Hysteresis in Cavitating Flows within Transparent Microchips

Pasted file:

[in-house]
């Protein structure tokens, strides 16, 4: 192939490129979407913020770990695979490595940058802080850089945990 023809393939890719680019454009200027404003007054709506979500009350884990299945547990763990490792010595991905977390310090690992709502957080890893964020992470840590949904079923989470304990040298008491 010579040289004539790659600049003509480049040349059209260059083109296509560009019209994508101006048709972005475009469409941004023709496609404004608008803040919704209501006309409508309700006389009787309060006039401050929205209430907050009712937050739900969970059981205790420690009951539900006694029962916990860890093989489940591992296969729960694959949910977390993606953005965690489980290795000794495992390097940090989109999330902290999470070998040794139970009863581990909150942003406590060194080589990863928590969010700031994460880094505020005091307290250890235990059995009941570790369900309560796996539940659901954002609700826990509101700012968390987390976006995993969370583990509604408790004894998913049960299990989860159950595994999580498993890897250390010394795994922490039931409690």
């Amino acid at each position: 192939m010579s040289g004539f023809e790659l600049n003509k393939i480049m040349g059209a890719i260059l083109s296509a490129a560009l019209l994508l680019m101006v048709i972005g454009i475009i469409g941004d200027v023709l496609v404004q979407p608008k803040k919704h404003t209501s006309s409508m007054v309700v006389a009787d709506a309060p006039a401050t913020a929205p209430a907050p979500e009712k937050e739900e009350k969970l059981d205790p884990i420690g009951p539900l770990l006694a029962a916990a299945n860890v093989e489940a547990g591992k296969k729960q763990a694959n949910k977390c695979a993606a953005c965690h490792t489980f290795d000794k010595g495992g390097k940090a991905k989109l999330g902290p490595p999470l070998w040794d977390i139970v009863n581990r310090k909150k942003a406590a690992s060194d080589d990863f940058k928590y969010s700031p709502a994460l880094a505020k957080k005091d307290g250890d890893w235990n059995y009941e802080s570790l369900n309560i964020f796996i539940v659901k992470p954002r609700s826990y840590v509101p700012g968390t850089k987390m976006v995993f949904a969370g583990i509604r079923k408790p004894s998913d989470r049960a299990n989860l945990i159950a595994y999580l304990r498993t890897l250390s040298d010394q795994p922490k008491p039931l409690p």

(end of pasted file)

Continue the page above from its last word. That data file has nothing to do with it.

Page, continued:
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Cavitation phenomenon has attracted much attention in engineering applications so the industry has provided considerable funding during recent years. Despite the simplicity and rather low price of small devices generating cavitation bubbles, the physics behind the creation and collapse of these bubble is still not well understood particularly in micro/nano scale. The assessment of size effects is vital for the design and development of new generation microfluidic devices involving phase change. Additionally, as the length scale decreases, surface nuclei dominate and dictate cavitation events. The modifications in the microchip geometry and enhancement in the micro device performance in applications involving cavitation will lead to increased cavitation bubbles number, reduced noise, improved bubbles collapse and increased energy sustainability. This study aims to investigate the creation of cavitation bubbles and classify the cavitating flow patterns in a novel roughened microchannel configuration. Cavitating flows are characterized in a transparent microchannel configuration in order to achieve a comprehensive understanding of cavitation inception and collapse in micro scale, which are crucial in the development of new-generation energy harvesting systems. In this device, a restrictive element and a big channel downstream of the restrictive element are mainly considered. The microchip consists of two main wafers, namely silicon and glass, which are anodically bonded together to withstand high pressures. The flow rate and discharge are evaluated at the outlet of the channels to characterize the chocking flow conditions in micro scale. The flow characteristics are determined to recognize differences in flow physics between smooth and roughened micro channels. Moreover, cavitation number, which is a major parameter for flow patterns, is considered in order to have valuable insights to the inception, development and collapse of the cavitation phenomenon in micro scale. Furthermore, the surface characteristics are also considered in detail in the microchip, and the effect of surface roughness on cavitating flows is investigated.